Upward Bound is a national federal program aimed at helping disadvantaged high school students to enroll and succeed in college. The sample selected is nationally representative of this groups and reflects students who participated in the program during the mid-90s.
Eligible UB students had to be low-income or first-generation college attendees and meet other federal qualifications necessary for program participation. Of the student participants, 79% were low-income and potential first-generation college students, about 50% were African American, and 22% were Hispanic at baseline.
Upward Bound offers a variety of academic courses and non-academic activities. Academic courses included English, ESL, Foreign language, Math, Computers, Science, Social Science and electives. English, math, and science had the highest levels of participation for academic courses. Non-academic activities covered college preparedness, career exploration, self-awareness, field trips, cultural awareness, counseling sessions and skill development. College preparedness, counseling sessions and skill development had the highest participation for non-academic courses. Among UB programs in 1995, 68% of projects were hosted by four-year colleges, 28% by two-year colleges, and 4% by CBO's and High Schools. Projects are required to provide 5-8 weeks of service each summer and to reinforce the summer experience with at least weekly services during the school year. On average, Upward Bound participants attended about 265 academic UB sessions; 174 of the sessions occurred during the summer program, and 91 sessions occurred during the academic year. On average, participants attended 212 nonacademic activities sessions, which were equally split across the summer and school year. Among projects nationally, project staff generally hold a bachelor's or graduate degree, many are from the same racial/ethnic group as the majority of their participants.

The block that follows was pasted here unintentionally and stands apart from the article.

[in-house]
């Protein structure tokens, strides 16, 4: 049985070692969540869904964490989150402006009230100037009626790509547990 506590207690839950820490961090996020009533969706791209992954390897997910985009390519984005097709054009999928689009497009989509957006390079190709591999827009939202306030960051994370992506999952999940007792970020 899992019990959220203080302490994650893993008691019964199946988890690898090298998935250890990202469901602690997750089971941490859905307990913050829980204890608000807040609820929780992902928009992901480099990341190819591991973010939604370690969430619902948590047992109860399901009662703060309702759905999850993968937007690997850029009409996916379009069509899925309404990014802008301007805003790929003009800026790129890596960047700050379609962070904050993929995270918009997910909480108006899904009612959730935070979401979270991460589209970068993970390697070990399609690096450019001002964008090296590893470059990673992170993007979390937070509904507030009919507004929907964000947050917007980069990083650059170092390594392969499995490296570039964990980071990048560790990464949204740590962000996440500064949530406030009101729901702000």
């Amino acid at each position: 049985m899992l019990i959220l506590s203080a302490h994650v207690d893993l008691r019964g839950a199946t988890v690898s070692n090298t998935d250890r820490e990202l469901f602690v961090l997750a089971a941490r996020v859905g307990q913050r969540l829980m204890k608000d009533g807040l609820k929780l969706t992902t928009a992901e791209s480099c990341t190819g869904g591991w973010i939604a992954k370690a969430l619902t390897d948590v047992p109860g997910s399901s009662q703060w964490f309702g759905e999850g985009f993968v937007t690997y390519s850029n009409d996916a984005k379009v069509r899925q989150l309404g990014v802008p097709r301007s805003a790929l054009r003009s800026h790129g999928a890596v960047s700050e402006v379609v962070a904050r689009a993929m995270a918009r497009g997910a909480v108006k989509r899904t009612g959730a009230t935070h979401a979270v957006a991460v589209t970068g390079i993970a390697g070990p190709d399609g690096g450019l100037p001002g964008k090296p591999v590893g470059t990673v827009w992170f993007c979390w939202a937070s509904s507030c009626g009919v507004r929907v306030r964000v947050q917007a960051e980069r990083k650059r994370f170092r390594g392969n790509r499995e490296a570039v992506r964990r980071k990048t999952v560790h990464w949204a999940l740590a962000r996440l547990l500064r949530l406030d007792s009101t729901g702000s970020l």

The counterfactual is absence of Upward Bound. Many of the students assigned to both treatment and control participated in precollege services other than Upward Bound. Also, a footnote on page 5 indicates that there was some degree of crossover between the treatment and control groups (i.e., some of the control groups used UB services). Sensitivity analyses suggested this crossover had no effect on the substantive results.
Support for implementation
Program exposure and intensity varied for study participants, as students can potentially participate all 4 years of high school. Among the study sample, approximately 80% of students assigned to the treatment received some Upward Bound services, while the other 20% never participated in any activities. Of those who did participate, the typical number of months in UB was 19 and about 40% of those who applied for UB in eighth grade or later were still in the program in spring of their senior year of high school. There was large variability in the number of academic sessions attended by participants, the bottom quartile participated in 201 or fewer sessions, while the top quartile participated in 704 or more sessions